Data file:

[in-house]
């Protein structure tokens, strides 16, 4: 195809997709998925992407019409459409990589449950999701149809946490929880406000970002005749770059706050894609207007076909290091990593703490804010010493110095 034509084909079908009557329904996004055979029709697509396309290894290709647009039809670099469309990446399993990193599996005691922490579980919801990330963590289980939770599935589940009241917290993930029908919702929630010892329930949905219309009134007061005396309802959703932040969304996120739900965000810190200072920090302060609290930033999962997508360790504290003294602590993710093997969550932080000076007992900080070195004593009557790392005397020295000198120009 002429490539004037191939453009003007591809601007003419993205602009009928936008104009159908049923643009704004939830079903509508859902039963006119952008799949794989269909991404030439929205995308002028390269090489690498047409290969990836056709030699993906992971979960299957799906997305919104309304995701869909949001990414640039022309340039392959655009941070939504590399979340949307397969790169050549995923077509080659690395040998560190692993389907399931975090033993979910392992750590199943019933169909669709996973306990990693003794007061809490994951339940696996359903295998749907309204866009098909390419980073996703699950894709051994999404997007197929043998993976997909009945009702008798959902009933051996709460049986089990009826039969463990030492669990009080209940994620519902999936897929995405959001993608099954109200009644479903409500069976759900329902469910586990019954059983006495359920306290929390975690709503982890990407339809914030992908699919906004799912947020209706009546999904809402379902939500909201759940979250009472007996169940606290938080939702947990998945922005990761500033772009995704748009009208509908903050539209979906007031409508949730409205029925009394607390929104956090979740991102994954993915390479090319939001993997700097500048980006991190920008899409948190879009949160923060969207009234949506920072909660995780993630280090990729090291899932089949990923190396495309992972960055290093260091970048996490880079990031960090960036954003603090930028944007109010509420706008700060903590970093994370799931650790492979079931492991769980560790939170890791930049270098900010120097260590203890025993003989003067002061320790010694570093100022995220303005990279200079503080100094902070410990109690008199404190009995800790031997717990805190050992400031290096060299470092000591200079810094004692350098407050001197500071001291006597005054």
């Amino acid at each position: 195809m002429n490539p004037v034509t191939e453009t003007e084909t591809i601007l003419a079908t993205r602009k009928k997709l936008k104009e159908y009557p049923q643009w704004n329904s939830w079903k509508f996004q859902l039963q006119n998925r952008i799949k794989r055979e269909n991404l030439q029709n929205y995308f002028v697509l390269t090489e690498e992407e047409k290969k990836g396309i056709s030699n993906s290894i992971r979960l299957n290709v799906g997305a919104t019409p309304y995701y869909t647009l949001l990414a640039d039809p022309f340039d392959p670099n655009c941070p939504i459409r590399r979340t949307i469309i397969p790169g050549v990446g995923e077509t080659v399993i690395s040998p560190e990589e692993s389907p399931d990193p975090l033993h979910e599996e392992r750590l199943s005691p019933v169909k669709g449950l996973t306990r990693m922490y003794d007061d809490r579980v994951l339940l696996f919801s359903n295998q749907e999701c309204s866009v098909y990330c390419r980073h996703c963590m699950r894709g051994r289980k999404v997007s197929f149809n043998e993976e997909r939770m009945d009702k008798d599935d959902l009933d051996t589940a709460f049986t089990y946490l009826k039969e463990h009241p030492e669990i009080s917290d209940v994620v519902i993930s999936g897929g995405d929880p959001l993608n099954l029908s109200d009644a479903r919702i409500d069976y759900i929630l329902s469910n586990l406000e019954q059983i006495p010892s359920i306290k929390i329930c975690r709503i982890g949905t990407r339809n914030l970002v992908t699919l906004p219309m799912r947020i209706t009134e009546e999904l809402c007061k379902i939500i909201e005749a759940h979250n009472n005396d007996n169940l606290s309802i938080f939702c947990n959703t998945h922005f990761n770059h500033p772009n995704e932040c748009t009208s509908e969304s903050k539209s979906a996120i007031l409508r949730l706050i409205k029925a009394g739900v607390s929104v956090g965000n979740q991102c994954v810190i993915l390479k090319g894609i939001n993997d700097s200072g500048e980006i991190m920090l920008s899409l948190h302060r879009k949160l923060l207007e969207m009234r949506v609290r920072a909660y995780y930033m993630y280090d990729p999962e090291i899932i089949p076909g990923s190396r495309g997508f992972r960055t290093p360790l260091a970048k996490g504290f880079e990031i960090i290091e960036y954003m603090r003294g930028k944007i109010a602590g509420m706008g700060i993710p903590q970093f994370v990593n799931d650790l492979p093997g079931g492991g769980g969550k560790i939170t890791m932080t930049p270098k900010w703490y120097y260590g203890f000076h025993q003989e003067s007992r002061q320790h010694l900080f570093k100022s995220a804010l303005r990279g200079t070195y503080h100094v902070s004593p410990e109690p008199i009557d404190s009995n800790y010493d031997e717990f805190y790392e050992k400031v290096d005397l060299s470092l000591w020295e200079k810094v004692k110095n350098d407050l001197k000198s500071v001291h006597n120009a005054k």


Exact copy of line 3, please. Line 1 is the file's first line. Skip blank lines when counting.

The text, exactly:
């Amino acid at each position: 195809m002429n490539p004037v034509t191939e453009t003007e084909t591809i601007l003419a079908t993205r602009k009928k997709l936008k104009e159908y009557p049923q643009w704004n329904s939830w079903k509508f996004q859902l039963q006119n998925r952008i799949k794989r055979e269909n991404l030439q029709n929205y995308f002028v697509l390269t090489e690498e992407e047409k290969k990836g396309i056709s030699n993906s290894i992971r979960l299957n290709v799906g997305a919104t019409p309304y995701y869909t647009l949001l990414a640039d039809p022309f340039d392959p670099n655009c941070p939504i459409r590399r979340t949307i469309i397969p790169g050549v990446g995923e077509t080659v399993i690395s040998p560190e990589e692993s389907p399931d990193p975090l033993h979910e599996e392992r750590l199943s005691p019933v169909k669709g449950l996973t306990r990693m922490y003794d007061d809490r579980v994951l339940l696996f919801s359903n295998q749907e999701c309204s866009v098909y990330c390419r980073h996703c963590m699950r894709g051994r289980k999404v997007s197929f149809n043998e993976e997909r939770m009945d009702k008798d599935d959902l009933d051996t589940a709460f049986t089990y946490l009826k039969e463990h009241p030492e669990i009080s917290d209940v994620v519902i993930s999936g897929g995405d929880p959001l993608n099954l029908s109200d009644a479903r919702i409500d069976y759900i929630l329902s469910n586990l406000e019954q059983i006495p010892s359920i306290k929390i329930c975690r709503i982890g949905t990407r339809n914030l970002v992908t699919l906004p219309m799912r947020i209706t009134e009546e999904l809402c007061k379902i939500i909201e005749a759940h979250n009472n005396d007996n169940l606290s309802i938080f939702c947990n959703t998945h922005f990761n770059h500033p772009n995704e932040c748009t009208s509908e969304s903050k539209s979906a996120i007031l409508r949730l706050i409205k029925a009394g739900v607390s929104v956090g965000n979740q991102c994954v810190i993915l390479k090319g894609i939001n993997d700097s200072g500048e980006i991190m920090l920008s899409l948190h302060r879009k949160l923060l207007e969207m009234r949506v609290r920072a909660y995780y930033m993630y280090d990729p999962e090291i899932i089949p076909g990923s190396r495309g997508f992972r960055t290093p360790l260091a970048k996490g504290f880079e990031i960090i290091e960036y954003m603090r003294g930028k944007i109010a602590g509420m706008g700060i993710p903590q970093f994370v990593n799931d650790l492979p093997g079931g492991g769980g969550k560790i939170t890791m932080t930049p270098k900010w703490y120097y260590g203890f000076h025993q003989e003067s007992r002061q320790h010694l900080f570093k100022s995220a804010l303005r990279g200079t070195y503080h100094v902070s004593p410990e109690p008199i009557d404190s009995n800790y010493d031997e717990f805190y790392e050992k400031v290096d005397l060299s470092l000591w020295e200079k810094v004692k110095n350098d407050l001197k000198s500071v001291h006597n120009a005054k």